On April 14, 2020, the U.S. Court of Appeals for the Ninth Circuit ruled that a loan which was obtained by the trustee of a family trust for the benefit of the trust beneficiary qualified as a consumer credit transaction under the Truth in Lending Act (TILA), the Real Estate Settlement Procedures Act (RESPA), and the State of California’s Rosenthal Act—all of which provide certain protections to borrowers in consumer credit transactions. This decision resolved an “issue of first impression” under federal and state regulation of consumer credit transactions.
This case involved a borrower who was the trustee of a trust containing a residential property. The trust beneficiary was the borrower’s niece, who resided at the property. While acting in her capacity as trustee, the borrower obtained a loan secured by the property to finance repairs on the trust property. Under TILA, in a consumer credit transaction, a creditor must disclose to the borrower the amount of payments and when each is due. Here, the lender’s due date disclosures did not accurately reflect the terms of the loan, and the borrower filed a complaint in district court seeking rescission of the loan under TILA and damages under the Rosenthal Act for the lender’s alleged use of “unfair means to collect a consumer debt.” She also brought RESPA claims which were not addressed directly by the Ninth Circuit opinion. Additionally, the borrower sought damages caused by the inaccurate disclosure, which were only available in “consumer credit transactions.”
TILA defines consumer credit transactions as ones where a borrower can demonstrate that “the loan was extended to (1) a natural person, and was obtained (2) “primarily for personal, family, or household purposes.” Excluded from this definition is credit which is extended to organizations or even to natural persons, if obtained for non-consumer purposes. Similarly, the Rosenthal Act defines a consumer credit transaction as a “loan that was extended to a natural person for consumer purposes.” Additionally, RESPA does not apply to “credit transactions involving extensions of credit primarily for business, commercial, or agricultural purposes.”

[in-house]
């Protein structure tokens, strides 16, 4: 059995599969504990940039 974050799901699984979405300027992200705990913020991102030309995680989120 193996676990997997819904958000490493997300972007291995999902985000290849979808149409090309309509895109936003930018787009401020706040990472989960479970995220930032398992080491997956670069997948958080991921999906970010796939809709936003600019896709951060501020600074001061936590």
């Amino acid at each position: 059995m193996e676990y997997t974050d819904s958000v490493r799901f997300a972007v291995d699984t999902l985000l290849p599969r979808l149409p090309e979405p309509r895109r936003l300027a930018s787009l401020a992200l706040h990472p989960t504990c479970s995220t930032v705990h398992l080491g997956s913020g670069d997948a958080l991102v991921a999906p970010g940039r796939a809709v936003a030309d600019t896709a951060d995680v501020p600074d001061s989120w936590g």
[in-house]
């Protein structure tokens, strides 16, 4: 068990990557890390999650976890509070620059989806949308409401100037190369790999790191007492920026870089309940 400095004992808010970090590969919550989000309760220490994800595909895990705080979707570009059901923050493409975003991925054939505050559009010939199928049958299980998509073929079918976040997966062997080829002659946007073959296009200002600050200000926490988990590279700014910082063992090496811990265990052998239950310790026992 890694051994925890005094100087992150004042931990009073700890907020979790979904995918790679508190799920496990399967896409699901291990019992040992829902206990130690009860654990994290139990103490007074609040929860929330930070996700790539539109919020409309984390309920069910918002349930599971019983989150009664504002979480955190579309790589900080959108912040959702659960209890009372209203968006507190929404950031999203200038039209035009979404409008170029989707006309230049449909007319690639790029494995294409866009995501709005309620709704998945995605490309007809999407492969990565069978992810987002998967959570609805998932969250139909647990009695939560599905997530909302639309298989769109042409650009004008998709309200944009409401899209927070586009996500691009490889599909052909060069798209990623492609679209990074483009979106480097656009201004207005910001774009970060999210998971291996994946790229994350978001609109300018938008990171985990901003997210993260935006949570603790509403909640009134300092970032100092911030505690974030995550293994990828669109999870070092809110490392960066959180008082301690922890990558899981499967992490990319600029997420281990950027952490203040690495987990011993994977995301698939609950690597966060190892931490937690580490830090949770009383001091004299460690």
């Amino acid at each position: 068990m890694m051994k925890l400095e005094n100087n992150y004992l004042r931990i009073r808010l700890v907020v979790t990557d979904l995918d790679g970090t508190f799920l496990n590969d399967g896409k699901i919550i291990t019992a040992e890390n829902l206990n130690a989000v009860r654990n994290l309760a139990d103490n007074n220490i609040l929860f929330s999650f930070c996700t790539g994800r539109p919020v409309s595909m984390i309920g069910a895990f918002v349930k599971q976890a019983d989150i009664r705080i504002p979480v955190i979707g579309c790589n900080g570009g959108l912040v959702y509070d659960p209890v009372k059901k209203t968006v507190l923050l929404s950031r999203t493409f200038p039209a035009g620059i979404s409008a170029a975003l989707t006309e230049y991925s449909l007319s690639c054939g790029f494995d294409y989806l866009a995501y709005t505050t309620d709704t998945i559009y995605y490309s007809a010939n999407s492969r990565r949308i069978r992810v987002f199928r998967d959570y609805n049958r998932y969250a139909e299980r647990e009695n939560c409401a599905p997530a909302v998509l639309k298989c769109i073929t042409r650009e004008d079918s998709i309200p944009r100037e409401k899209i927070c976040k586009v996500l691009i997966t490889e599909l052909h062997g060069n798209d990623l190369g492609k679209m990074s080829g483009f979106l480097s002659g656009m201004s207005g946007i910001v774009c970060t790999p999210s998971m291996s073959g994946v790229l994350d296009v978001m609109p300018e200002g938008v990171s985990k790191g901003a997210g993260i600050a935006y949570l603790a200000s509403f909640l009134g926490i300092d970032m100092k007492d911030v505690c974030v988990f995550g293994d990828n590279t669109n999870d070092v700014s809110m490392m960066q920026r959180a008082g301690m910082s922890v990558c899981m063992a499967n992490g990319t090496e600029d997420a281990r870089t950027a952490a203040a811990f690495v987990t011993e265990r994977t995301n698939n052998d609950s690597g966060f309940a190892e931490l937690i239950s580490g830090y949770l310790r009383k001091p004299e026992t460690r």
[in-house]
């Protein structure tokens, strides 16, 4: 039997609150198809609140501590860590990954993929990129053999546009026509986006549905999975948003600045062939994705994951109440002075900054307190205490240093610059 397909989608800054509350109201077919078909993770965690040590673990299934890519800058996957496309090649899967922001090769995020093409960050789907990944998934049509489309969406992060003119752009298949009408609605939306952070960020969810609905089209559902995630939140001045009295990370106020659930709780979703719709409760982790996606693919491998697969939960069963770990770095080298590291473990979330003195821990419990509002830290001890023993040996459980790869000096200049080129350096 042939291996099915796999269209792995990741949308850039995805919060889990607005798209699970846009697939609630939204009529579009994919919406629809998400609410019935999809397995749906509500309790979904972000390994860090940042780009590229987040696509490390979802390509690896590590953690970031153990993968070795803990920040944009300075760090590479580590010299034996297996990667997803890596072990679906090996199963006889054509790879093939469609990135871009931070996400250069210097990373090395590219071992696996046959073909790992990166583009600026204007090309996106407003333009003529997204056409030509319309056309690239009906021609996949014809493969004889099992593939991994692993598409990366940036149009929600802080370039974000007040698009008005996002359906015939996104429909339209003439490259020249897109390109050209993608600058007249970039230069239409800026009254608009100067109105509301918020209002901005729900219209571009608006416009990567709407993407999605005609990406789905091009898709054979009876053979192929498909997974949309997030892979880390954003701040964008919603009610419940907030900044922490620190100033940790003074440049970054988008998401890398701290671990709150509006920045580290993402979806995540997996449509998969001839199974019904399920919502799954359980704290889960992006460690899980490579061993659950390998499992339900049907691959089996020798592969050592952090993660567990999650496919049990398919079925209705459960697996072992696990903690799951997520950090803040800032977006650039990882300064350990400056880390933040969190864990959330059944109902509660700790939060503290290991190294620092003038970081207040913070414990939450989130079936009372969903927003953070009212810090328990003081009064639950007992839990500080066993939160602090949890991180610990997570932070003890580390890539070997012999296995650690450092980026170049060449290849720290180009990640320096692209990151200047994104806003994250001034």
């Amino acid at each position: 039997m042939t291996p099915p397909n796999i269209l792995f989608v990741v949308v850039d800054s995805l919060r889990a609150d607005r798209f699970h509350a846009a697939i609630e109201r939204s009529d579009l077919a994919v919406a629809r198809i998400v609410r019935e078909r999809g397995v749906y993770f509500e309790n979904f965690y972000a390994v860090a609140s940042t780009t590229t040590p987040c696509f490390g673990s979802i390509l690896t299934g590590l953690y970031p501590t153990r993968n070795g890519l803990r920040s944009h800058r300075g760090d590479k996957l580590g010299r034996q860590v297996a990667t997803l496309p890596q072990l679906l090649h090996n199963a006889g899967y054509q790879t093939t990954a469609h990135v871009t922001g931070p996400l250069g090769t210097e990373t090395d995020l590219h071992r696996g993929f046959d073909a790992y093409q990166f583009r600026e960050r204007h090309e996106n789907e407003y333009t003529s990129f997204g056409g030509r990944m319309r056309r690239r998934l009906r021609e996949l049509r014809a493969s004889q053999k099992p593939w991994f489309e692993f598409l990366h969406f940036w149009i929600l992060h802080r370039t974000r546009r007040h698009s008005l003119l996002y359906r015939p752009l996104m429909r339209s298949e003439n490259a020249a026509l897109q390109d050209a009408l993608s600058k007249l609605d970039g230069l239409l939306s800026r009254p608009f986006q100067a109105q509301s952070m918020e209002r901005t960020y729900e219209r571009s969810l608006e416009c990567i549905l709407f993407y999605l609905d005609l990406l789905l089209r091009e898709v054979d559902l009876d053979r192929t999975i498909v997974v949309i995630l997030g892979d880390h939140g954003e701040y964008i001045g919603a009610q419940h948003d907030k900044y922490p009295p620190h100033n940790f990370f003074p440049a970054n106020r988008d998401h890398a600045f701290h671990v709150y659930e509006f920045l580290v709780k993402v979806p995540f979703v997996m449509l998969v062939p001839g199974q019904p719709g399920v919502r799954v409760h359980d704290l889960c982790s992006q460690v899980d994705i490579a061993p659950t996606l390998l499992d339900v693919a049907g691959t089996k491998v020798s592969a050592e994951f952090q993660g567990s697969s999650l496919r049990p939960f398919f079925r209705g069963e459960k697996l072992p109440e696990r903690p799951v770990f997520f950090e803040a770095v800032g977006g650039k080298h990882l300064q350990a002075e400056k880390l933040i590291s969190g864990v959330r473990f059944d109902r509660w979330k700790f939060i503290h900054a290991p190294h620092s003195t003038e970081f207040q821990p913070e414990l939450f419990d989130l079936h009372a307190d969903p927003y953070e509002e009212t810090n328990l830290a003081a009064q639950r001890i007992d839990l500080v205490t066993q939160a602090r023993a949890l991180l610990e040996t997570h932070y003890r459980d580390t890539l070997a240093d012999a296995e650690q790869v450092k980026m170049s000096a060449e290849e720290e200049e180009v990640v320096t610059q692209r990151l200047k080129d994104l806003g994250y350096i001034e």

The district court dismissed the borrower’s claims, holding that the loan was not a “consumer credit transaction” because the property securing the loan was not the borrower’s primary residence, and therefore none of the three statutes applied to the loan. The borrower appealed. On appeal, the lender argued that a trust does not qualify as a natural person under TILA, and cannot be party to a consumer credit transaction. The appeals court disagreed.
Reversing the district court, the Ninth Circuit concluded that the loan was a “consumer credit transaction” within the meanings of the three statutes. First, the court ruled that the loan was a “consumer credit transaction” under TILA. It found instructive the CFPB’s Official Staff Commentary to Regulation Z (Comment 3(a)-10), which states that “credit extended for consumer purposes to certain trusts is considered to be credit extended to a natural person rather than credit extended to an organization,” and explains that a creditor may “extend credit for consumer purposes to a trust that a consumer has created for tax or estate planning purposes (or both)” and into which a consumer has placed his or her assets “with themselves or themselves and their families or other prospective heirs as beneficiaries, to obtain certain tax benefits and to facilitate the future administration of their estates” while continuing to use the assets and/or trust income as the consumer’s property. Further, the comment states that “regardless of the capacity or capacities in which the loan documents are executed, assuming the transaction is primarily for personal, family, or household purposes, the transaction is subject to the regulation because in substance (if not form) consumer credit is being extended.”
The Ninth Circuit reasoned that because the borrower obtained the loan to allow the trust beneficiary to continue to live in the trust property, the borrower had sufficiently alleged that the loan was obtained “primarily for personal, family, or household purposes.” Therefore, the loan was a “consumer credit transaction” under TILA. The court concluded that the loan was also a consumer credit transaction under the RESPA and the Rosenthal Act because (1) RESPA covers transactions “for a consumer purpose,” and (2) the Rosenthal Act’s definition of “consumer credit transaction” was identical to the TILA definition.